Undergraduate Course Catalog
Effective Term
Requirement or Grouping
Listings Per Page
Subject
  or   Department
Show Descriptions Show Course Guide Term Links For Past Two Years
Note: For descriptions of classes each term, see the LSA Course Guide
   Page 1 of 1, Results 1 - 1 of 1   
Courses in MED Neuroscience Laboratory
Neuroscience (NEUROSCI)
Courses in Neuroscience are listed in the Schedule of Classes under the Medical School. The following count as LSA courses for LSA degree credit.
NEUROSCI 520 / PSYCH 533. Sleep: Neurobiology, Medicine, and Society
Senior and above. (Prerequisites enforced at registration.) BIOLOGY 222, MCDB 422, or PSYCH 230; and permission of instructor. (3). (BS). May not be repeated for credit.

The objective of this course is to give students the most up-to-date information on the biological, personal, and societal relevance of sleep. Personal relevance is emphasized by the fact that the single best predictor of daytime performance is the quality of the previous night's sleep. The brain actively generates sleep, and the first third of the course will overview the neurobiological basis of sleep cycle control. Sleep will be used as a vehicle for teaching basic neuroanatomical and neuropharmacological principles. This information will provide a cellular-level understanding of how sleep deprivation, jet lag, and substances such as alcohol, caffeine, and nicotine alter sleep and wakefulness. It is now clear that sleep significantly alters physiology. The second third of the class will cover sleep-dependent changes in physiology and sleep disorders medicine. Particular emphasis will be place on disorders of excessive sleepiness, insomnia, and sleep-dependent changes in autonomic control. Chronic sleep deprivation impairs immune function and promotes obesity. Deaths due to all causes are most frequent between 4 and 6 a.m., and the second portion of the class will highlight the relevance of sleep for preventive medicine. The societal relevance of the sleep will be considered in the final portion of the class. In an increasingly complex and technologically oriented society, operator-error by one individual can have a disastrous negative impact on the public health and safety. Fatigue-related performance errors contributed to the Three Mile Island and Chernobyl nuclear power plant failures and to the Exxon Valdez Alaskan oil spill. The personal relevance of fatigue-related performance errors will be considered by reviewing the recent data showing that in the U.S. more people die from medical mistakes each year than from highway accidents, breast cancer, or AIDS. Fulfillment of course objectives will be quantified by pre- versus post-class informational self-evaluation. In-class arousal levels will be facilitated by seminar participation.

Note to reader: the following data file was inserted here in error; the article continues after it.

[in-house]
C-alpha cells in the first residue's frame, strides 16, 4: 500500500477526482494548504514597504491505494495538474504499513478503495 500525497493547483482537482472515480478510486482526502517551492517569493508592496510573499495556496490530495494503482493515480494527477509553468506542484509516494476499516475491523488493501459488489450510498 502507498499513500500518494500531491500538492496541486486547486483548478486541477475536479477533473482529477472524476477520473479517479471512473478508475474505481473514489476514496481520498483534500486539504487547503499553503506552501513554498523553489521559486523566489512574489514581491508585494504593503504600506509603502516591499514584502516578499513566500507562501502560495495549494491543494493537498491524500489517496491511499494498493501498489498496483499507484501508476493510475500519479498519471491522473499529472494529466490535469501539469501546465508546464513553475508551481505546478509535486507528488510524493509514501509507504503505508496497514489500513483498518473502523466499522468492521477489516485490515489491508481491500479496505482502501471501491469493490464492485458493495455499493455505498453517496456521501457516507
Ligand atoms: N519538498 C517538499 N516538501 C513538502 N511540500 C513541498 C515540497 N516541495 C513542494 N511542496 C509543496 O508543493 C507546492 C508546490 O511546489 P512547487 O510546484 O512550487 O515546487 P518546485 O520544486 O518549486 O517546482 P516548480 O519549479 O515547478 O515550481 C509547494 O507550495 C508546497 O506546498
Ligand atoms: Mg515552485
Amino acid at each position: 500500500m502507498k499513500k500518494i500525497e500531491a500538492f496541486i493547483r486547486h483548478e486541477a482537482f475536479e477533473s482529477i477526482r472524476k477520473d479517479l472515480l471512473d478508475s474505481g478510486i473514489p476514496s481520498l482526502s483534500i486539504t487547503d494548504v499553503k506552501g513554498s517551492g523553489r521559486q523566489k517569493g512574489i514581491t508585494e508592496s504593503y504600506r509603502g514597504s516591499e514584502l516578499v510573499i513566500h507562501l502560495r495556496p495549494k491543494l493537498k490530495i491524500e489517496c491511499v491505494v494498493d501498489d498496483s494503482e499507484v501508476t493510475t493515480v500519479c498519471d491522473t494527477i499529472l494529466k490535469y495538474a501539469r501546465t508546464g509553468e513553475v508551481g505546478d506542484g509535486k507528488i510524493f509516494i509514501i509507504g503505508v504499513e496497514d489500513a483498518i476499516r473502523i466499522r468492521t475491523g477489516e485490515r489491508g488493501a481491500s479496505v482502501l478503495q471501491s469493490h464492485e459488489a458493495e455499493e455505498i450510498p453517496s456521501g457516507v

College of Literature, Science, and the Arts 500 S. State Street, Ann Arbor, MI  48109 © 2012 Regents of the University of Michigan